June 22, 2024 In Uncategorized



A Single Judge Bench of the Bombay High Court comprising of Hon’ble Justice Milind N. Jadhav quashed and set aside an Order and Certificate dated 04.03.2022 issued by the Deputy Registrar Co-operative Societies and Competent Authority under the Maharashtra Ownership Flats Act, 1963 (‘MOFA’) in the case of Nahar Seth & Jogani Developers Pvt. Ltd. v. Dy. Registrar Co-operative Societies & Competent Authority and Anr. Writ Petition No. 1014 of 2023, vide Order dated 13.06.2024. The Hon’ble Court observed that the Impugned Order completely disregarded the Consent Letters that were previously executed between the Parties and thus, held the Impugned Order unsustainable in law. The Court also commented on the remedies available to an aggrieved person against an order passed under Section 11(3) of MOFA (‘Promoter to convey title etc., and execute documents according to agreement.‘) by the Competent Authority.


The Petitioner, Nahar Seth & Jogani Developers Pvt Ltd, owns a piece of land measuring 11427.20 sq. mtrs. in Andheri, Mumbai (Property). In 1980, the Petitioner constructed buildings on the land on an ownership basis to the purchasers. These Purchasers entered into agreements with the Petitioner, which entitled him to build additional structures on the Property at a later date. The Purchasers formed a Society (Respondent No. 2), which was registered and thereafter, received an occupation certificate from the Municipal Corporation.

After 1985, certain disputes arose between the Petitioner and the Society over the performance of obligations under the abovementioned Agreements. This led to the filing of two cross-suits before the Learned Bombay Civil Court at Dindoshi. After a decade, the Parties decided to compromise and settle the disputes by filing two separate Consent Terms. The Civil Court took on record these Consent Terms and the Consent Decrees were drawn up in both the suit proceedings. The Consent Terms relevant to the present Petition were as follows:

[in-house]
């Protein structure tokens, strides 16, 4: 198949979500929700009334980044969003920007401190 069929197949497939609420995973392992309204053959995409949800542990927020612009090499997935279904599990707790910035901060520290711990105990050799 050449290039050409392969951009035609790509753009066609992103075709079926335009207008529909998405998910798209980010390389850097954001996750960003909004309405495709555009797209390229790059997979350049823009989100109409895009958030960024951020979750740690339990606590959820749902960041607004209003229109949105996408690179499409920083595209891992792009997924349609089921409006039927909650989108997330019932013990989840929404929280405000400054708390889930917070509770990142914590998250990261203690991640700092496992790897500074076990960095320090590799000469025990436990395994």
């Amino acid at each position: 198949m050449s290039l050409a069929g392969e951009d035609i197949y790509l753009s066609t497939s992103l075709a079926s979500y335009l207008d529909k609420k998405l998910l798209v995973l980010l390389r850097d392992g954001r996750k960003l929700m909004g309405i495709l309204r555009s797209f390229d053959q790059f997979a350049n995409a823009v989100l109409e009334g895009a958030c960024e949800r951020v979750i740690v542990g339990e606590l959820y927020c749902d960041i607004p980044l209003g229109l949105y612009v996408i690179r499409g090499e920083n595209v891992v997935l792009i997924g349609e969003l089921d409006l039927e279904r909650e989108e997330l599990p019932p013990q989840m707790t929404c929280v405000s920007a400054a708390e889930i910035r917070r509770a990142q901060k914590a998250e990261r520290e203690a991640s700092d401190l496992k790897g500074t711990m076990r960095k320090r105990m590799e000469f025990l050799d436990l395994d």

i) The Petitioner agreed to pay a sum of Rs. 18 Lakhs to the Society, indicating full and final settlement of the dispute.

ii) The Petitioner would execute a Deed of Conveyance in favour of the Society.

iii) The Society would execute a perpetual Deed of Lease in respect of a certain area in the name of the Petitioner for 998 years for a nominal fee of Re 1/-.

The Petitioner was entitled to construct a building on the remaining portion of the Property by utilizing the base Floor Space Index (FSI) and additional Transfer of Development Rights (TDR) as available under the law.

The Parties did not go ahead with the Deed of Conveyance or Deed of Lease as per the Consent Decrees. On 16.02.2020, the Society filed an Application under Section 11(3) of MOFA before the Dy. Registrar Co-operative Societies and Competent Authority (Respondent No. 1) and sought deemed conveyance of the entire larger Property (11427.20 sq. m). The Society did not implead the Petitioner in this Application, and he had to file an Impleadment Application to become a party. It was the Petitioner who informed the Competent Authority about the Consent Decrees granted by the Hon’ble Civil Court (Dindoshi).

After hearing both Parties, the Competent Authority, vide Order and Certificate dated 04.03.2022 granted under Section 11 of MOFA, allowed the Application filed by the Society to the extent of 8384.57 sq. mtrs. of the entire undivided area without any sub-division or demarcation.

Aggrieved by the said Order, the Petitioner approached the Hon’ble Bombay High Court in the present matter.


The Hon’ble Court had the following issues in the case at hand:

I) Whether the Petitioner is entitled to a remedy under Article 226 against Section 11 of MOFA, or should he file an appeal before the Civil Court?